FGM has been declared as a strategy that purifies women, increase their faith, cleans and purify them.Moving to other factors, the satisfaction of societal and traditional norms, values and expectations rank high on the factor list that supports FGM. The WHO reports that social conformity is a strong force that supports the continuity of FGM. In societies where FGM exist, girls are increasingly vulnerable to undergo it to satisfy the established values that define how ‘appropriate’ they must be raised. These ‘appropriate’ expectations are believed to be decreased sexual urge and abstinence of younger or unmarried girls from intercourse. It is also believed to increase faithfulness as virtuous women for proper commitment into marital relations.Furthermore, ‘modesty; and ‘feminity’ are part of the culturally established reasons that still exist. This grave misconception that the clitoris is ‘unclean’ and ‘manly’ encourage the perpetration of this violence against girls and women. While the clitoris is an integral part of the woman’s sexual and reproductive satisfaction and health, its removal is not only unfair but signifies how women are reduced into desirable objects that satisfy the preferential taste of others. The reasons put forward by proponents who could include circumcisers, community leaders, religious figures and even some political leaders are almost endless but also fail to convince me!

One thing though is certain, is the fact that there are no medical benefits FGM brings along. Instead, the WHO, UNICEF, UNFPA and many other NGOs, researchers and medical practitioners have revealed the lifelong consequences the practice is related with. It has both short and long term health effects thus threatening the attainment of the highest standard of health. From shock, severe bleeding, possible transmission of infections to the possible loss of life are the true impacts of FGM. In addition,the physical and psychological effects could be traumatic for an entire lifetime. The destruction of the genitalia and obstruction of the proper function of reproductive organs put girls and women at risk of complications related with pain and risk of challenges at child birth. The consequences, to be honest, are non-exhaustible in this paper.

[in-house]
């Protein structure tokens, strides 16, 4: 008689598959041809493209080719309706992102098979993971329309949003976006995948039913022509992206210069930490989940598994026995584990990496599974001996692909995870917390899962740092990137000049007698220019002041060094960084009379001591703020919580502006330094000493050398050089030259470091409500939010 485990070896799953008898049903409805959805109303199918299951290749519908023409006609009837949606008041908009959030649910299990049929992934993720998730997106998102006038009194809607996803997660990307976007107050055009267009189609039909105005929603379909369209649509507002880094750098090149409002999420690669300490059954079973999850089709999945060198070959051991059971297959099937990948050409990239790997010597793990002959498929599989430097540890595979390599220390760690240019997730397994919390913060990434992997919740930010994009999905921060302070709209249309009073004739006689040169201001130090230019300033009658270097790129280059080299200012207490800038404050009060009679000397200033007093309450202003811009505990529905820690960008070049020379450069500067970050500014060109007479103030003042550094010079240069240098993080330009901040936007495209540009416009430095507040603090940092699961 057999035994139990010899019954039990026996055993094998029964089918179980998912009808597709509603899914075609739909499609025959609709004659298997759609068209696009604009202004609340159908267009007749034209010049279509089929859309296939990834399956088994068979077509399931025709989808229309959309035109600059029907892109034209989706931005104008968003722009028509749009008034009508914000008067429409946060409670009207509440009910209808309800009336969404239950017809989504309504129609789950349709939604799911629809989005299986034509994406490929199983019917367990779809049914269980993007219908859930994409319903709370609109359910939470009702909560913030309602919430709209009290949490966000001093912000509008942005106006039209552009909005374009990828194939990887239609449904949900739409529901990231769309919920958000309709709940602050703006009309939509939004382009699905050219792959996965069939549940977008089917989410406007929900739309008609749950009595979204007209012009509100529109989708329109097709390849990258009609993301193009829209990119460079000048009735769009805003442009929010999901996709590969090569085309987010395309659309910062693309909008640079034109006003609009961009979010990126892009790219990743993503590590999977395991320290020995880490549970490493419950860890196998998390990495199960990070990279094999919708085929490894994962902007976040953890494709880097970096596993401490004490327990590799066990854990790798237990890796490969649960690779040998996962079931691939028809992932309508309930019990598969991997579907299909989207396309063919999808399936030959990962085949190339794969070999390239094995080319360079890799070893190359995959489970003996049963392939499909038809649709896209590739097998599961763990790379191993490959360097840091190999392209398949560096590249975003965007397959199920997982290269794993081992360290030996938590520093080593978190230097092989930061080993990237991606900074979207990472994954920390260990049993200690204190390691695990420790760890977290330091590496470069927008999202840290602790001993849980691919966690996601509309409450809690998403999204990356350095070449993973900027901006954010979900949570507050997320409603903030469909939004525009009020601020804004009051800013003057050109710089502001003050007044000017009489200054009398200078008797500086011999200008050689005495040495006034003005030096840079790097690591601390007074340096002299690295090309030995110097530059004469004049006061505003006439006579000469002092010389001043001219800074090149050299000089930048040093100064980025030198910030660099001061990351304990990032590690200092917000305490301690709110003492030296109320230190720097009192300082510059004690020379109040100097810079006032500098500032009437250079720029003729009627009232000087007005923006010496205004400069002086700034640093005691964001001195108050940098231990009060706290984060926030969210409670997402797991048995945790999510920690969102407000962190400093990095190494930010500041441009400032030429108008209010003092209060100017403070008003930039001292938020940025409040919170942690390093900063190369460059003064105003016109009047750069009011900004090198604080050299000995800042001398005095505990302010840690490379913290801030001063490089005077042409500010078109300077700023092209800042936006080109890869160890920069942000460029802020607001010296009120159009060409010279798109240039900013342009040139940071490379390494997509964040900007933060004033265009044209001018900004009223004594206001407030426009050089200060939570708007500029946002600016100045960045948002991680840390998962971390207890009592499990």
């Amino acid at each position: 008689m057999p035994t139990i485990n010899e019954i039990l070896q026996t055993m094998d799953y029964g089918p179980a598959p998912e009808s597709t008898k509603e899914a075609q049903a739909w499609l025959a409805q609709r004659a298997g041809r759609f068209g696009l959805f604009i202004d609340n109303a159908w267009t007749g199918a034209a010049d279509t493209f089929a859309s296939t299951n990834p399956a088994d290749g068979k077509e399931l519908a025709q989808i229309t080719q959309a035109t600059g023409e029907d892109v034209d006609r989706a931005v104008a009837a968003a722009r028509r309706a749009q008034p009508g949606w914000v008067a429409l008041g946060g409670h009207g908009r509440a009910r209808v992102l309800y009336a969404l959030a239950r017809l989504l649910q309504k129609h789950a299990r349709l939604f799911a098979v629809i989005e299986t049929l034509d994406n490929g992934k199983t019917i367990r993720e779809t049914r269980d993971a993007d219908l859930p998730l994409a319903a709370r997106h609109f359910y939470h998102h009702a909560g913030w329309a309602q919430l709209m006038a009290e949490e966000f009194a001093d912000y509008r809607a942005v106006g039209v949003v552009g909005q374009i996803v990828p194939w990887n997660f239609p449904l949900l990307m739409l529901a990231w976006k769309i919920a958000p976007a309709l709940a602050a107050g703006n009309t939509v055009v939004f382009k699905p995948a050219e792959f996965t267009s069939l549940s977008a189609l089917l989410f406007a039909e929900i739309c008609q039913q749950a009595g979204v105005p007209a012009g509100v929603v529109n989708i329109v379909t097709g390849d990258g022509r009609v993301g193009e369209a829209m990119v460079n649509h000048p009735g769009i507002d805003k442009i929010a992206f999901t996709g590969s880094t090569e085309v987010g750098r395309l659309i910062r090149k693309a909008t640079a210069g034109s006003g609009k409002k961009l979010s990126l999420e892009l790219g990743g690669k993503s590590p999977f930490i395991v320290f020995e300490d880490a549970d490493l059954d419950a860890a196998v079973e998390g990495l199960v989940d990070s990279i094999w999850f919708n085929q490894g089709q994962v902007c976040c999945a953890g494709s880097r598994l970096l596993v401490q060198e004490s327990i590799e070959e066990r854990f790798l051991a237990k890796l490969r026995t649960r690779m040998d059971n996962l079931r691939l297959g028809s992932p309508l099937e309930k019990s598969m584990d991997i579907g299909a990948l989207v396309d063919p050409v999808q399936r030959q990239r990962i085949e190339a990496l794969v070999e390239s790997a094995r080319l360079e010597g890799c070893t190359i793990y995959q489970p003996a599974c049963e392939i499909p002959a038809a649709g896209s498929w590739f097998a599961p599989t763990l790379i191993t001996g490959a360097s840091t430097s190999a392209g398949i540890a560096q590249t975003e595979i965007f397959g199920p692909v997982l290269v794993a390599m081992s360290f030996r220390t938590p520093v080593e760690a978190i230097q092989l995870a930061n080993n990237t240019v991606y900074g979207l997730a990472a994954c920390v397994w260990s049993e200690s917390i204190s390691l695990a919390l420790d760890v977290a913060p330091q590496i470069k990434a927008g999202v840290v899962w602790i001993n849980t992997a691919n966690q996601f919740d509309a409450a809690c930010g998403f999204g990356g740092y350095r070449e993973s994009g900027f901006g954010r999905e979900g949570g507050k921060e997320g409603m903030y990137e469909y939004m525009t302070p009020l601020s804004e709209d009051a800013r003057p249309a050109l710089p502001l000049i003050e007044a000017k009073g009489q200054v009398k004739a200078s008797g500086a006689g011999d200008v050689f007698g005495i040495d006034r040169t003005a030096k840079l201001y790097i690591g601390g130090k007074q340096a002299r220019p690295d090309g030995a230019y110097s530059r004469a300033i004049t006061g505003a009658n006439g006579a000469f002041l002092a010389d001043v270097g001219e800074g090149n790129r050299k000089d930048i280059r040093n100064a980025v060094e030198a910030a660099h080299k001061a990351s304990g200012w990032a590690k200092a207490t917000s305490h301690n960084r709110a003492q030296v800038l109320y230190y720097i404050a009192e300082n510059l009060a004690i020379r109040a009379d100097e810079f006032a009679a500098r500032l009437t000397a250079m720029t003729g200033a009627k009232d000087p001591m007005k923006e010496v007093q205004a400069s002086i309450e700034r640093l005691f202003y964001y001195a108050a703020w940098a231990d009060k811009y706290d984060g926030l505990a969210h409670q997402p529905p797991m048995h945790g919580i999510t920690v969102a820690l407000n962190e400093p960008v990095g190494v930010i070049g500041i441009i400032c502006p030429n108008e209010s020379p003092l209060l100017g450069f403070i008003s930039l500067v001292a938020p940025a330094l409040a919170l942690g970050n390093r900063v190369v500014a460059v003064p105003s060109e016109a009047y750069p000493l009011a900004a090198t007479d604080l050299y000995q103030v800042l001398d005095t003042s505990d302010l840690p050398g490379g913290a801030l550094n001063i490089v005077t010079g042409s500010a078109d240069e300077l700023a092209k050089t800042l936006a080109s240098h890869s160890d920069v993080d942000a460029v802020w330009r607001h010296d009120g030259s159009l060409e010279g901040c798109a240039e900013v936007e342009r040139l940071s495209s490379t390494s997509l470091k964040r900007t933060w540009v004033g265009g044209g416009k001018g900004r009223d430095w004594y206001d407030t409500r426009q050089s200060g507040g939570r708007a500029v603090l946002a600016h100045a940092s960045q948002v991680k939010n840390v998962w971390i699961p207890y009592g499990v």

FGM reflects the “underlying gender structure and power relations” that ultimately affect women disproportionately in our world, the UNFPA reiterates. This also sustains discrimination and inequality that most of its victims live through for almost all their lives. It must be added that the cruelty and pain of such a practice disqualifies every girl child and woman to undergo the process. It is never too late to act together. The time is now to turn our tragedies into strategies to educate all we could reach about the complications FGM come with. Our tears must turn into strength to stand, talk (shout out!), mobilize, lobby, advocate and demand that women and girls are protected from all form of abuse, torture and exploitation in the name of culture. Instead of a rite of passage, we demand for a passage of laws to protect our rights everywhere. What we need is intellectual empowerment instead of physical and emotional measures to control how we feel, what we do and how we live our lives. We need memories of laughter and joy instead of the memories of sorrows and fears of blades piercing through our genitalia!